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Open Access Highly Accessed Research article

Copy number variations (CNVs) identified in Korean individuals

Tae-Wook Kang1, Yeo-Jin Jeon1, Eunsu Jang2, Hee-Jin Kim1, Jeong-Hwan Kim1, Jong-Lyul Park1, Siwoo Lee2, Yong Sung Kim1, Jong Yeol Kim2* and Seon-Young Kim1*

Author Affiliations

1 Medical Genomics Research Center, KRIBB, 52 Eoeun-dong, Yuseong-gu, Daejeon 305-806, Republic of Korea

2 Department of Medical Research, KIOM, 483 Expo-ro, Yuseong-gu, Daejeon 305-811, Republic of Korea

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BMC Genomics 2008, 9:492  doi:10.1186/1471-2164-9-492

Published: 18 October 2008

Abstract

Background

Copy number variations (CNVs) are deletions, insertions, duplications, and more complex variations ranging from 1 kb to sub-microscopic sizes. Recent advances in array technologies have enabled researchers to identify a number of CNVs from normal individuals. However, the identification of new CNVs has not yet reached saturation, and more CNVs from diverse populations remain to be discovered.

Results

We identified 65 copy number variation regions (CNVRs) in 116 normal Korean individuals by analyzing Affymetrix 250 K Nsp whole-genome SNP data. Ten of these CNVRs were novel and not present in the Database of Genomic Variants (DGV). To increase the specificity of CNV detection, three algorithms, CNAG, dChip and GEMCA, were applied to the data set, and only those regions recognized at least by two algorithms were identified as CNVs. Most CNVRs identified in the Korean population were rare (<1%), occurring just once among the 116 individuals. When CNVs from the Korean population were compared with CNVs from the three HapMap ethnic groups, African, European, and Asian; our Korean population showed the highest degree of overlap with the Asian population, as expected. However, the overlap was less than 40%, implying that more CNVs remain to be discovered from the Asian population as well as from other populations. Genes in the novel CNVRs from the Korean population were enriched for genes involved in regulation and development processes.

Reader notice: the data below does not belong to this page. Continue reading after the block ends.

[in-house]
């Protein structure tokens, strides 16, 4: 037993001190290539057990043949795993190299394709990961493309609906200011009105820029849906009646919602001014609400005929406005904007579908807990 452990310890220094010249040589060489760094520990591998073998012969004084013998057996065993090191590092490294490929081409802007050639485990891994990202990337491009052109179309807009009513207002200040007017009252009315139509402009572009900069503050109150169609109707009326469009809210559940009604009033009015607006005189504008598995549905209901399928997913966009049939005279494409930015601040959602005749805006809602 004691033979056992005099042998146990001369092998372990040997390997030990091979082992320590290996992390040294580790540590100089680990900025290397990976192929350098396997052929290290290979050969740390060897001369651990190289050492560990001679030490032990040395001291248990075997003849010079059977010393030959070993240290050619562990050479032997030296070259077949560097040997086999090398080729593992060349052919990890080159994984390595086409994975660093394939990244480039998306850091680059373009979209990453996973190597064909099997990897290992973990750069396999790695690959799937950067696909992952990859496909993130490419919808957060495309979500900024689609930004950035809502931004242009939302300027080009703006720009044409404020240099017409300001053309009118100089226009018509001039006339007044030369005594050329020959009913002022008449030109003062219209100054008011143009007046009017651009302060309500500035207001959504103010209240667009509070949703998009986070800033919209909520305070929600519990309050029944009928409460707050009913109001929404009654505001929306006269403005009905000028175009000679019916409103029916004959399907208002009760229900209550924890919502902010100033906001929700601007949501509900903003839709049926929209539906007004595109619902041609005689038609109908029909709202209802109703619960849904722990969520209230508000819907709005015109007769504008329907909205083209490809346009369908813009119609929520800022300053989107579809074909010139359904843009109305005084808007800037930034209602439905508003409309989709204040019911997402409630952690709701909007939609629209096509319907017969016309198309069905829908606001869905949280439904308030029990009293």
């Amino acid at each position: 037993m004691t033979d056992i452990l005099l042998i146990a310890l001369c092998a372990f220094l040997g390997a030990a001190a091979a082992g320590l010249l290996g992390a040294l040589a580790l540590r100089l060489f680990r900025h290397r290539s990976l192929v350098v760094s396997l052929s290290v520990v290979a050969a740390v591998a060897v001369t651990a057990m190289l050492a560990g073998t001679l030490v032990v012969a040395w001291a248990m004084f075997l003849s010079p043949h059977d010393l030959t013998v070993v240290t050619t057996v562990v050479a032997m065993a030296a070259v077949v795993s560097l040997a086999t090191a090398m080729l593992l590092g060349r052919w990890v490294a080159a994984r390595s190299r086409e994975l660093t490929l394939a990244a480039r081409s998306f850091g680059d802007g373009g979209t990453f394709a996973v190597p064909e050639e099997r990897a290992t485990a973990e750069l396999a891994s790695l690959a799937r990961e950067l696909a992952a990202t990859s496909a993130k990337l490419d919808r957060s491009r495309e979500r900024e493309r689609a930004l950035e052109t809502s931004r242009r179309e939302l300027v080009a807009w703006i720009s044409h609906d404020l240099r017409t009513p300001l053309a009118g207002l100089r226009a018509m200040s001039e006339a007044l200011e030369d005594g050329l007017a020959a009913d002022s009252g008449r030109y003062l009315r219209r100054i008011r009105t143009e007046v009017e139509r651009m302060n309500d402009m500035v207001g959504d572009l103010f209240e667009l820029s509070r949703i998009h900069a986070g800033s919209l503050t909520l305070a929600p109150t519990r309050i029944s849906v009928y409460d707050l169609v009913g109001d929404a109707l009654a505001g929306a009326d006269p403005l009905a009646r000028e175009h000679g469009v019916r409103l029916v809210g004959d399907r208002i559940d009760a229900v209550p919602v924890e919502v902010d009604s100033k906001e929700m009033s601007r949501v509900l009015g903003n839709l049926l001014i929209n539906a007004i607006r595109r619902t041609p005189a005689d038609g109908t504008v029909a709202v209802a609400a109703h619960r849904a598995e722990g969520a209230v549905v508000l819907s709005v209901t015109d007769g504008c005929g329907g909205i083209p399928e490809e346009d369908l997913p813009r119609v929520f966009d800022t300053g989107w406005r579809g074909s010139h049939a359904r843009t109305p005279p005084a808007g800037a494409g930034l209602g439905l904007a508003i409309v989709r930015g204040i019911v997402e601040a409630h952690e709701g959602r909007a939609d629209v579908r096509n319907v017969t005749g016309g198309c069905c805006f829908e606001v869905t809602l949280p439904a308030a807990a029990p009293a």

Conclusion

CNVs are recently-recognized structural variations among individuals, and more CNVs need to be identified from diverse populations. Until now, CNVs from Asian populations have been studied less than those from European or American populations. In this regard, our study of CNVs from the Korean population will contribute to the full cataloguing of structural variation among diverse human populations.